Does It Pay to Know Prices in Health Care?
Ethan Lieber ()
American Economic Journal: Economic Policy, 2017, vol. 9, issue 1, 154-79
Consumers rarely know the price of medical care before they consume it. I use variation in the timing of access to a new source of price information to show how access to and search for price information leads consumers to pay significantly less for care. I provide suggestive evidence that insurance coverage inhibits the use of price information, rationalizing the relatively low rates of search. The results indicate that availability of price information could have large impacts on prices even in the absence of general equilibrium effects.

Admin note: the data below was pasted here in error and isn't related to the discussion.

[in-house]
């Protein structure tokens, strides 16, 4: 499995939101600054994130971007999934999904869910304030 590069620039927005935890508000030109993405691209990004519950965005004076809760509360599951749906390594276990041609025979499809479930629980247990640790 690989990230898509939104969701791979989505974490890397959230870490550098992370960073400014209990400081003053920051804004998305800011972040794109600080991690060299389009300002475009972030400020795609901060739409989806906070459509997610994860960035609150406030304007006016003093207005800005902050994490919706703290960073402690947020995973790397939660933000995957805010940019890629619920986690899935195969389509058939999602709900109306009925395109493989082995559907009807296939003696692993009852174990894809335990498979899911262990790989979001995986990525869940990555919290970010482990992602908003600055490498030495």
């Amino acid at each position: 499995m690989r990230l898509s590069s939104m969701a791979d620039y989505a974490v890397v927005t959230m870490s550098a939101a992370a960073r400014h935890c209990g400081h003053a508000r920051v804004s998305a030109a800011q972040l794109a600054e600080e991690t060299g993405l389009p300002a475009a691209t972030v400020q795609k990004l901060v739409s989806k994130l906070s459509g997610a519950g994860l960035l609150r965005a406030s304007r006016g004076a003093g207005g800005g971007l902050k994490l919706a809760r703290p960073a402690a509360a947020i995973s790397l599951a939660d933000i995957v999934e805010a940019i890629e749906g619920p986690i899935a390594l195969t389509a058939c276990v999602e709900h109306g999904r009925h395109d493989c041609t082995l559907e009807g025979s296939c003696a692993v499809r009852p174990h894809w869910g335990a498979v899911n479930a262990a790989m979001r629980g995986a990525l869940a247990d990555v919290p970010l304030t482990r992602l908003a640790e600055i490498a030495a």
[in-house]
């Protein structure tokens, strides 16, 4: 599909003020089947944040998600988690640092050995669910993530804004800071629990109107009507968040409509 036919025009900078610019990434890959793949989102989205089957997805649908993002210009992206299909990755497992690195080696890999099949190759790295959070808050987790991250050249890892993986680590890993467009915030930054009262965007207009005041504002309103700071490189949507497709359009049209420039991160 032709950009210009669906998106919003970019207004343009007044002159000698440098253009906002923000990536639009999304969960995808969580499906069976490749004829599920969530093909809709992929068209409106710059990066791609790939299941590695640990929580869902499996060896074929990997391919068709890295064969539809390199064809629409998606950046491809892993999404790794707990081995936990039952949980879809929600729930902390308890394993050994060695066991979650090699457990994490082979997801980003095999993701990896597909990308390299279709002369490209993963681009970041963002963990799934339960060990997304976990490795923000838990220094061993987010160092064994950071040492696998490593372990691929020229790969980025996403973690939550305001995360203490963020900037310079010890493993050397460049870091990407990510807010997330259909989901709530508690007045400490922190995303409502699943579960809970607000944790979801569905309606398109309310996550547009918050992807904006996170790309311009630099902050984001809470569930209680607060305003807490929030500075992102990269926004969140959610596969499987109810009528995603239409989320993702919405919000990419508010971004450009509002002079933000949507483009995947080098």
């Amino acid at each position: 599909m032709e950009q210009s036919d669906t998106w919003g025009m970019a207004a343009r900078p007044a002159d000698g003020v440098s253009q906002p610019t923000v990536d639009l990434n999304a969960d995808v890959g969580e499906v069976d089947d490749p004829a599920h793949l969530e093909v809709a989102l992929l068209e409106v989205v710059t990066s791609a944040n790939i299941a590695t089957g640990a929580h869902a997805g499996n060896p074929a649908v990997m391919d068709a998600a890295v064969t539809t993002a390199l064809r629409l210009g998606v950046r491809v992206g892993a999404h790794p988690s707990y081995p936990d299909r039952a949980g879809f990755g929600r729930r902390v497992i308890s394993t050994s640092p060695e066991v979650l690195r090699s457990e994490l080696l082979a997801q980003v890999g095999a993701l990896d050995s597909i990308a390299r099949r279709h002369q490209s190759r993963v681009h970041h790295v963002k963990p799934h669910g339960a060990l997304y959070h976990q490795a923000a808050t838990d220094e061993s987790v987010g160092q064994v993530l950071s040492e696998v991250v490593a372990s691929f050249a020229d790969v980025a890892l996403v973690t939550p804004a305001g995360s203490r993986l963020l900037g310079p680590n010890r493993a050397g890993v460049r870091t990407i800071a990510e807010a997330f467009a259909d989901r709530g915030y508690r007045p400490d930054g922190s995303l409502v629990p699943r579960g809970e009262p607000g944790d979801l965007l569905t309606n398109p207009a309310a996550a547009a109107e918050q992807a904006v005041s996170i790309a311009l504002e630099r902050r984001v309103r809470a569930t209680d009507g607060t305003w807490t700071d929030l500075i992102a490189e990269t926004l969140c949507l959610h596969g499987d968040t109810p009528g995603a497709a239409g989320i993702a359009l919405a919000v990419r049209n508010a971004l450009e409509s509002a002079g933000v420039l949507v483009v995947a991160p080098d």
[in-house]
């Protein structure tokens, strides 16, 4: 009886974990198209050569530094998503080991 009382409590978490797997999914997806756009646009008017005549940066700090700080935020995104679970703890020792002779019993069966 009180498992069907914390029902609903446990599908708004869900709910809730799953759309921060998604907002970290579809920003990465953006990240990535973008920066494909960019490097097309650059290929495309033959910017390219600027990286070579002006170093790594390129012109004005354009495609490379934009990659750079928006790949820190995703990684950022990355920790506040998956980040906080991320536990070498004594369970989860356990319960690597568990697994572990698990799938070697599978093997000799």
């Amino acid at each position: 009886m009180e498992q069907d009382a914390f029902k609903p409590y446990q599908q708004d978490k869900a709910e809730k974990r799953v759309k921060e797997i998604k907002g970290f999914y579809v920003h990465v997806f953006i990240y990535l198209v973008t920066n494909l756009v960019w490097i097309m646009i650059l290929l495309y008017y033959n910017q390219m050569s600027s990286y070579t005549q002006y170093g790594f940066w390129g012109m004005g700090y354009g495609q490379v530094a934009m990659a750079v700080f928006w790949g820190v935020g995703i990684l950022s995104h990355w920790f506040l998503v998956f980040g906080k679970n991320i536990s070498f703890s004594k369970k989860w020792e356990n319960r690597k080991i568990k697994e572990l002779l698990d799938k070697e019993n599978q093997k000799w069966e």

JEL-codes: D82 D83 G22 I11 I13 (search for similar items in EconPapers)
Note: DOI: 10.1257/pol.20150124
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Persistent link: https://EconPapers.repec.org/RePEc:aea:aejpol:v:9:y:2017:i:1:p:154-79
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